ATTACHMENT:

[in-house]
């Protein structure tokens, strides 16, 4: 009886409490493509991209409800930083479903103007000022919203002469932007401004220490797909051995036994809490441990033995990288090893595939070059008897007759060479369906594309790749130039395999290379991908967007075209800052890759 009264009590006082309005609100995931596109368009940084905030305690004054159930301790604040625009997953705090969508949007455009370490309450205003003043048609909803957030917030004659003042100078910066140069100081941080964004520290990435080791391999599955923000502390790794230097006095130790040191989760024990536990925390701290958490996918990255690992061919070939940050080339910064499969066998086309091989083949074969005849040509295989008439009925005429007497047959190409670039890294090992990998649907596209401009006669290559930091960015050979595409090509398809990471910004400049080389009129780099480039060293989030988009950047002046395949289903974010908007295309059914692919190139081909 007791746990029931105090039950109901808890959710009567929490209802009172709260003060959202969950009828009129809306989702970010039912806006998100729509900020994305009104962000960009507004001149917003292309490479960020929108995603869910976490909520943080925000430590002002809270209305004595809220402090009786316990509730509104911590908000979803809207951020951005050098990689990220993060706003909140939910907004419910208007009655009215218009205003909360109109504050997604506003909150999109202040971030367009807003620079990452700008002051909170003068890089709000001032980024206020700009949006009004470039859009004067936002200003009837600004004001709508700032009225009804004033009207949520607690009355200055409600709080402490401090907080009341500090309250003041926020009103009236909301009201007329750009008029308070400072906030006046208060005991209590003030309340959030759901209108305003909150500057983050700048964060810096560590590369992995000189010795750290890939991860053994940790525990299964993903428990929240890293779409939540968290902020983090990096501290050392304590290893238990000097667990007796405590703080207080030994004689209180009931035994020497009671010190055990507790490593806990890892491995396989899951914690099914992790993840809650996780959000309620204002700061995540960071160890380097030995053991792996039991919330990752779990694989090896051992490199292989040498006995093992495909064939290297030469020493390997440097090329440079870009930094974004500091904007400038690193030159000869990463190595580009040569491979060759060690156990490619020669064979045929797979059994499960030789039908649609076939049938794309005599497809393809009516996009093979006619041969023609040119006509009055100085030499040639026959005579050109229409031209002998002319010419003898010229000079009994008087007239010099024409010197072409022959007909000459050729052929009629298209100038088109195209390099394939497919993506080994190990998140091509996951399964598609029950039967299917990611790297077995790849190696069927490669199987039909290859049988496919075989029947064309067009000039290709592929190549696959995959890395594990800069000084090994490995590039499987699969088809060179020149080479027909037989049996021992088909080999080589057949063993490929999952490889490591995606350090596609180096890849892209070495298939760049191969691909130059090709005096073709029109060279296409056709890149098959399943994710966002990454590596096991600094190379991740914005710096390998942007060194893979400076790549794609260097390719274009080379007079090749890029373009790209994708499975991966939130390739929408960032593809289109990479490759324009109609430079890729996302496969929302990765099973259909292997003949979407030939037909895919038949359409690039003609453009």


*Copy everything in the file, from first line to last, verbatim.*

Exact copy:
[in-house]
């Protein structure tokens, strides 16, 4: 009886409490493509991209409800930083479903103007000022919203002469932007401004220490797909051995036994809490441990033995990288090893595939070059008897007759060479369906594309790749130039395999290379991908967007075209800052890759 009264009590006082309005609100995931596109368009940084905030305690004054159930301790604040625009997953705090969508949007455009370490309450205003003043048609909803957030917030004659003042100078910066140069100081941080964004520290990435080791391999599955923000502390790794230097006095130790040191989760024990536990925390701290958490996918990255690992061919070939940050080339910064499969066998086309091989083949074969005849040509295989008439009925005429007497047959190409670039890294090992990998649907596209401009006669290559930091960015050979595409090509398809990471910004400049080389009129780099480039060293989030988009950047002046395949289903974010908007295309059914692919190139081909 007791746990029931105090039950109901808890959710009567929490209802009172709260003060959202969950009828009129809306989702970010039912806006998100729509900020994305009104962000960009507004001149917003292309490479960020929108995603869910976490909520943080925000430590002002809270209305004595809220402090009786316990509730509104911590908000979803809207951020951005050098990689990220993060706003909140939910907004419910208007009655009215218009205003909360109109504050997604506003909150999109202040971030367009807003620079990452700008002051909170003068890089709000001032980024206020700009949006009004470039859009004067936002200003009837600004004001709508700032009225009804004033009207949520607690009355200055409600709080402490401090907080009341500090309250003041926020009103009236909301009201007329750009008029308070400072906030006046208060005991209590003030309340959030759901209108305003909150500057983050700048964060810096560590590369992995000189010795750290890939991860053994940790525990299964993903428990929240890293779409939540968290902020983090990096501290050392304590290893238990000097667990007796405590703080207080030994004689209180009931035994020497009671010190055990507790490593806990890892491995396989899951914690099914992790993840809650996780959000309620204002700061995540960071160890380097030995053991792996039991919330990752779990694989090896051992490199292989040498006995093992495909064939290297030469020493390997440097090329440079870009930094974004500091904007400038690193030159000869990463190595580009040569491979060759060690156990490619020669064979045929797979059994499960030789039908649609076939049938794309005599497809393809009516996009093979006619041969023609040119006509009055100085030499040639026959005579050109229409031209002998002319010419003898010229000079009994008087007239010099024409010197072409022959007909000459050729052929009629298209100038088109195209390099394939497919993506080994190990998140091509996951399964598609029950039967299917990611790297077995790849190696069927490669199987039909290859049988496919075989029947064309067009000039290709592929190549696959995959890395594990800069000084090994490995590039499987699969088809060179020149080479027909037989049996021992088909080999080589057949063993490929999952490889490591995606350090596609180096890849892209070495298939760049191969691909130059090709005096073709029109060279296409056709890149098959399943994710966002990454590596096991600094190379991740914005710096390998942007060194893979400076790549794609260097390719274009080379007079090749890029373009790209994708499975991966939130390739929408960032593809289109990479490759324009109609430079890729996302496969929302990765099973259909292997003949979407030939037909895919038949359409690039003609453009």